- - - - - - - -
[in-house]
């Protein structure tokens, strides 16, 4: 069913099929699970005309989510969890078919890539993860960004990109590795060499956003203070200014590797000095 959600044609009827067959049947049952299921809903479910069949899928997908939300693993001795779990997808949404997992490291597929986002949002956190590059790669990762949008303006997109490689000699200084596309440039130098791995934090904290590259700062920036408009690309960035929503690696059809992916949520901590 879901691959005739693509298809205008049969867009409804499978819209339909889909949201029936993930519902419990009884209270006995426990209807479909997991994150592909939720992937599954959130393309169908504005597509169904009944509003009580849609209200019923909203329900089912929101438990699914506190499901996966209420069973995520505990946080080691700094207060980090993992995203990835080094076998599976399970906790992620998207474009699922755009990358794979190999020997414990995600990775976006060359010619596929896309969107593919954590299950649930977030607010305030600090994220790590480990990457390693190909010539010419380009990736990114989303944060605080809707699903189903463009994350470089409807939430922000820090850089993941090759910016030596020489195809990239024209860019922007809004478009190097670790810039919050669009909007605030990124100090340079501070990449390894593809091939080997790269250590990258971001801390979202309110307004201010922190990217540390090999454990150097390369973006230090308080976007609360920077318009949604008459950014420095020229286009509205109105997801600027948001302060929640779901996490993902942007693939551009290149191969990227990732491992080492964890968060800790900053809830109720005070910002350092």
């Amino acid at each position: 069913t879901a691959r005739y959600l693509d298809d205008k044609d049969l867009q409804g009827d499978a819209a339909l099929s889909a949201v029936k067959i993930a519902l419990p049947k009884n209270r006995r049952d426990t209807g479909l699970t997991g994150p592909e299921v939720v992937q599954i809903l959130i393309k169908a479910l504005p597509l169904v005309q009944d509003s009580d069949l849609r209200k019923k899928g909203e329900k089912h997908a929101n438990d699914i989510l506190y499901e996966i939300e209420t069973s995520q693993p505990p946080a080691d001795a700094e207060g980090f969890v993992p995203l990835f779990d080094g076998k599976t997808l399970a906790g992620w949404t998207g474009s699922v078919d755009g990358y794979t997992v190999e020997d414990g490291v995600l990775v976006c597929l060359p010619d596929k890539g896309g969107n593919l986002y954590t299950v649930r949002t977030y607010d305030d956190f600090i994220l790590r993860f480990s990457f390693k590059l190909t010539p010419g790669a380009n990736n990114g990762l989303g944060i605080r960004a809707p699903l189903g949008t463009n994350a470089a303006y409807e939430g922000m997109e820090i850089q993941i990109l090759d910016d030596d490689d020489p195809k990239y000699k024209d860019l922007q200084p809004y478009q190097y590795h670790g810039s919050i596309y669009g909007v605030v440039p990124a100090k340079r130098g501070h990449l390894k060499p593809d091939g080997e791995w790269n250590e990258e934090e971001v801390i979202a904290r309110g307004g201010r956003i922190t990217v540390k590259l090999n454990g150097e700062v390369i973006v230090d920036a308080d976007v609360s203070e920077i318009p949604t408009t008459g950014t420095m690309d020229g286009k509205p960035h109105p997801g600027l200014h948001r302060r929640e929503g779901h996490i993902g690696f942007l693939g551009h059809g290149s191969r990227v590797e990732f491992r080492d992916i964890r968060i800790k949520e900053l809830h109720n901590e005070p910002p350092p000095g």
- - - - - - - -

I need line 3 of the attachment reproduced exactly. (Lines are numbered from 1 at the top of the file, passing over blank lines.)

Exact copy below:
């Amino acid at each position: 069913t879901a691959r005739y959600l693509d298809d205008k044609d049969l867009q409804g009827d499978a819209a339909l099929s889909a949201v029936k067959i993930a519902l419990p049947k009884n209270r006995r049952d426990t209807g479909l699970t997991g994150p592909e299921v939720v992937q599954i809903l959130i393309k169908a479910l504005p597509l169904v005309q009944d509003s009580d069949l849609r209200k019923k899928g909203e329900k089912h997908a929101n438990d699914i989510l506190y499901e996966i939300e209420t069973s995520q693993p505990p946080a080691d001795a700094e207060g980090f969890v993992p995203l990835f779990d080094g076998k599976t997808l399970a906790g992620w949404t998207g474009s699922v078919d755009g990358y794979t997992v190999e020997d414990g490291v995600l990775v976006c597929l060359p010619d596929k890539g896309g969107n593919l986002y954590t299950v649930r949002t977030y607010d305030d956190f600090i994220l790590r993860f480990s990457f390693k590059l190909t010539p010419g790669a380009n990736n990114g990762l989303g944060i605080r960004a809707p699903l189903g949008t463009n994350a470089a303006y409807e939430g922000m997109e820090i850089q993941i990109l090759d910016d030596d490689d020489p195809k990239y000699k024209d860019l922007q200084p809004y478009q190097y590795h670790g810039s919050i596309y669009g909007v605030v440039p990124a100090k340079r130098g501070h990449l390894k060499p593809d091939g080997e791995w790269n250590e990258e934090e971001v801390i979202a904290r309110g307004g201010r956003i922190t990217v540390k590259l090999n454990g150097e700062v390369i973006v230090d920036a308080d976007v609360s203070e920077i318009p949604t408009t008459g950014t420095m690309d020229g286009k509205p960035h109105p997801g600027l200014h948001r302060r929640e929503g779901h996490i993902g690696f942007l693939g551009h059809g290149s191969r990227v590797e990732f491992r080492d992916i964890r968060i800790k949520e900053l809830h109720n901590e005070p910002p350092p000095g």